At our latest event 'OD for Real', we invited the Mayvin community to imagine the future of HR and OD. Here, Dr Rob Warwick, Reader in Management and Organisational Learning at the University of Chichester, describes how the event supports the research and writing of Organisation development: home truths of practice, an upcoming book co-written with Dr James Traeger, Mayvin Director.
"This week we held the first event to talk about the book and the future of HR, with fifty of us gathered in a large room overlooking London’s Hatton Garden. We set the scene in 2048 introducing two characters, Jas Porter, an aged OD practitioner who could remember the turn of the millennium, and a younger Imogen Sharp a person who was ‘more than human’. Despite widely recognised success both of them were curious and unsettled about their place in society, in organisations and indeed who they had become. And how these questions affected their practice and ideas of OD.
To be frank it was a mix of intrigue and scepticism that struck me when James first suggested science fiction. James Traeger and I have just finished the first cut of our book on organisation development.
It is aimed at the curious organisation development (OD) practitioner who asks themselves ‘is it me, or has the world gone insane’, particularly in their everyday work with people and organisations. It is a hopeful book, but not one with false promises.
We give voice to the skilful muddling through that is much of our work, and in doing so we mostly achieve some positive effect but perhaps not exactly the one that we had envisaged. It is a response to a rhetoric of ‘we can get there only if we had the right model’ driven by what I see as OD’s science envy.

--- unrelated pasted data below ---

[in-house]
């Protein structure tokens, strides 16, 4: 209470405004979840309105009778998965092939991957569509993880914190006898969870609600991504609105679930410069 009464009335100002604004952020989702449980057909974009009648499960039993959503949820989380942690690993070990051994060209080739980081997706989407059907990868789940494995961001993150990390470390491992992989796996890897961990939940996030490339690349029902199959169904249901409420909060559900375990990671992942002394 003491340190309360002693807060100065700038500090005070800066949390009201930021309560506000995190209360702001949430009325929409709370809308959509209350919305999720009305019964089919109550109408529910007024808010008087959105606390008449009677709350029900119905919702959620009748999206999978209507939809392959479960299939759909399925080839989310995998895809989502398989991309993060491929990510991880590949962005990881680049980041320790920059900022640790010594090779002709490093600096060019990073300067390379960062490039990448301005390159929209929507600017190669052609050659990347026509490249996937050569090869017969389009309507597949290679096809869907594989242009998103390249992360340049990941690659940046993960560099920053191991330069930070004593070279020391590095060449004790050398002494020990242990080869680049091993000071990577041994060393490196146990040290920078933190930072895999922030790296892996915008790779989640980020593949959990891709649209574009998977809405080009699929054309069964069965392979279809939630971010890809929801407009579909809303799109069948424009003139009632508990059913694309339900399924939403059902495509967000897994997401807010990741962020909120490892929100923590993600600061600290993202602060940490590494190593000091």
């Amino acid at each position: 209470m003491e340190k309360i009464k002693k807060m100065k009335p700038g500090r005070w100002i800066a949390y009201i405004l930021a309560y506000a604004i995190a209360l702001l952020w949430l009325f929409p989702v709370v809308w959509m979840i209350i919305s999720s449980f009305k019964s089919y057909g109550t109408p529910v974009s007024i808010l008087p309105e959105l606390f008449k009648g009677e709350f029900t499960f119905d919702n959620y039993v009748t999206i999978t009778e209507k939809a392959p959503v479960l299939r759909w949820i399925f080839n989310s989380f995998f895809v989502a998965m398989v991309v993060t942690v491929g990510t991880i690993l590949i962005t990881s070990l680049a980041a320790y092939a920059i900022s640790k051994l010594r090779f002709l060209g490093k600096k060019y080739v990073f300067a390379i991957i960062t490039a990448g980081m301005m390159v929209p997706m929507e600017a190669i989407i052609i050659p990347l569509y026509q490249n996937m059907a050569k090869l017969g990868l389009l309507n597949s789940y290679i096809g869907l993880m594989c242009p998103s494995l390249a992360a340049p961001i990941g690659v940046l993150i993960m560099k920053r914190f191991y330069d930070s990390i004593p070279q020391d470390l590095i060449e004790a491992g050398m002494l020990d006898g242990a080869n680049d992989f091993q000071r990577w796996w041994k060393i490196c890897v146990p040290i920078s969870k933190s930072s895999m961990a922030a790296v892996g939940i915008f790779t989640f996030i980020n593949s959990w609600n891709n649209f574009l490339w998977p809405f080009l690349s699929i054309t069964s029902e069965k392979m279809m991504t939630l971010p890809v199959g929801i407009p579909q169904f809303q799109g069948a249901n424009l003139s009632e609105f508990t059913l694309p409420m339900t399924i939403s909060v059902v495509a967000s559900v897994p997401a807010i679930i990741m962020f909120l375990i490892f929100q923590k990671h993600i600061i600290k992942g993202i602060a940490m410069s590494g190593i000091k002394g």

With flip charts dotted around the room displaying chapter headings of the book such as ‘how change happens’, ‘ethics and politics’, ‘the craft of OD’ conversations began. From quiet huddles to lively hubbubs discussions quickly gathered pace. Free from explaining the ‘realities’ of the here and now the future enabled our imagination to roam. And then having ventured far and wide to ask those questions: what will our world of work be like; how will be go about organising; what will it be like for us as individuals? A colleague of mine reminded me of Fredric Jameson’s (Jameson, 2005) observation that science fiction is always about the present, pointing out that: ‘… even our wildest imaginings are the collages of experience, constructs made up of bits and pieces of the here and now’. Having worked on the book with James and experienced the energy in the room I’m now convinced, science fiction is a great enabler of imagination both in our own minds whilst quietly reading a book but also in working with groups to get a collective sense of new possibilities."
Jameson, F. (2005). Archaeologies of the future : the desire called utopia and other science fictions. London and New York: Verso.
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